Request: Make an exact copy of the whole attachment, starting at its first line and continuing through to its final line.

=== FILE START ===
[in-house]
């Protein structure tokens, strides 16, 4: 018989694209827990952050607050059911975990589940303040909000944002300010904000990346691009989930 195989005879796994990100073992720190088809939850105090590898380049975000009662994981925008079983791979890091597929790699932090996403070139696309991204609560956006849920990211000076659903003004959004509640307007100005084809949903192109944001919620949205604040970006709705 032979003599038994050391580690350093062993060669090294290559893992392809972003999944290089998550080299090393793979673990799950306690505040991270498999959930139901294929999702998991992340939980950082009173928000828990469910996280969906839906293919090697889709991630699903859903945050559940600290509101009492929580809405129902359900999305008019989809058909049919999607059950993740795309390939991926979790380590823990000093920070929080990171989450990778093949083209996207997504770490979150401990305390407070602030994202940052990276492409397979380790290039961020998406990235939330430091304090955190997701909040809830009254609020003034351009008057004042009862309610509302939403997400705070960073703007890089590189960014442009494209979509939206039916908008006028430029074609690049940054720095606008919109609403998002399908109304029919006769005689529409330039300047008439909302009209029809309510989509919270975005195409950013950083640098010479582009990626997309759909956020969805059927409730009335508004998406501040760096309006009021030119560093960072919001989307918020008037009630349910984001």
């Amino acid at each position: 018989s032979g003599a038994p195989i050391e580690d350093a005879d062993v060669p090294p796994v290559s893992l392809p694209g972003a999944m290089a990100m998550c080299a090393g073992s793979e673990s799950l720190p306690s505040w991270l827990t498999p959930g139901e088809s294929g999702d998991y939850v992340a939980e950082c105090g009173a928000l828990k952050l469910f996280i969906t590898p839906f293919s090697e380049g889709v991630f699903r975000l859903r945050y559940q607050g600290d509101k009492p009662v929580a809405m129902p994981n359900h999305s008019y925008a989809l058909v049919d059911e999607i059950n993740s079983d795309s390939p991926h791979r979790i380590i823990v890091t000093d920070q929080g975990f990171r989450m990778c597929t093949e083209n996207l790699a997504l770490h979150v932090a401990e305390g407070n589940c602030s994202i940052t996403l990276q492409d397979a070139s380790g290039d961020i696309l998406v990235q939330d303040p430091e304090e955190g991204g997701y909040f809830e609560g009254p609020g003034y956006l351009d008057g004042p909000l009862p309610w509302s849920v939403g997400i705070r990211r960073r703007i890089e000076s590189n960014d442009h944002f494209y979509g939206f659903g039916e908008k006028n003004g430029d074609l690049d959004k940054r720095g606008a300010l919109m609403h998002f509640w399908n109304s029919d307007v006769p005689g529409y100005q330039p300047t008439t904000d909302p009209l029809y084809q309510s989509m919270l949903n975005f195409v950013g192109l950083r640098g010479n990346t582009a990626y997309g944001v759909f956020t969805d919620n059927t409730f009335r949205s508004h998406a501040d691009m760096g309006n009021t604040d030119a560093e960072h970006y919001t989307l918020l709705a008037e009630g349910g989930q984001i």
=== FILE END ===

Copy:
[in-house]
């Protein structure tokens, strides 16, 4: 018989694209827990952050607050059911975990589940303040909000944002300010904000990346691009989930 195989005879796994990100073992720190088809939850105090590898380049975000009662994981925008079983791979890091597929790699932090996403070139696309991204609560956006849920990211000076659903003004959004509640307007100005084809949903192109944001919620949205604040970006709705 032979003599038994050391580690350093062993060669090294290559893992392809972003999944290089998550080299090393793979673990799950306690505040991270498999959930139901294929999702998991992340939980950082009173928000828990469910996280969906839906293919090697889709991630699903859903945050559940600290509101009492929580809405129902359900999305008019989809058909049919999607059950993740795309390939991926979790380590823990000093920070929080990171989450990778093949083209996207997504770490979150401990305390407070602030994202940052990276492409397979380790290039961020998406990235939330430091304090955190997701909040809830009254609020003034351009008057004042009862309610509302939403997400705070960073703007890089590189960014442009494209979509939206039916908008006028430029074609690049940054720095606008919109609403998002399908109304029919006769005689529409330039300047008439909302009209029809309510989509919270975005195409950013950083640098010479582009990626997309759909956020969805059927409730009335508004998406501040760096309006009021030119560093960072919001989307918020008037009630349910984001």
């Amino acid at each position: 018989s032979g003599a038994p195989i050391e580690d350093a005879d062993v060669p090294p796994v290559s893992l392809p694209g972003a999944m290089a990100m998550c080299a090393g073992s793979e673990s799950l720190p306690s505040w991270l827990t498999p959930g139901e088809s294929g999702d998991y939850v992340a939980e950082c105090g009173a928000l828990k952050l469910f996280i969906t590898p839906f293919s090697e380049g889709v991630f699903r975000l859903r945050y559940q607050g600290d509101k009492p009662v929580a809405m129902p994981n359900h999305s008019y925008a989809l058909v049919d059911e999607i059950n993740s079983d795309s390939p991926h791979r979790i380590i823990v890091t000093d920070q929080g975990f990171r989450m990778c597929t093949e083209n996207l790699a997504l770490h979150v932090a401990e305390g407070n589940c602030s994202i940052t996403l990276q492409d397979a070139s380790g290039d961020i696309l998406v990235q939330d303040p430091e304090e955190g991204g997701y909040f809830e609560g009254p609020g003034y956006l351009d008057g004042p909000l009862p309610w509302s849920v939403g997400i705070r990211r960073r703007i890089e000076s590189n960014d442009h944002f494209y979509g939206f659903g039916e908008k006028n003004g430029d074609l690049d959004k940054r720095g606008a300010l919109m609403h998002f509640w399908n109304s029919d307007v006769p005689g529409y100005q330039p300047t008439t904000d909302p009209l029809y084809q309510s989509m919270l949903n975005f195409v950013g192109l950083r640098g010479n990346t582009a990626y997309g944001v759909f956020t969805d919620n059927t409730f009335r949205s508004h998406a501040d691009m760096g309006n009021t604040d030119a560093e960072h970006y919001t989307l918020l709705a008037e009630g349910g989930q984001i």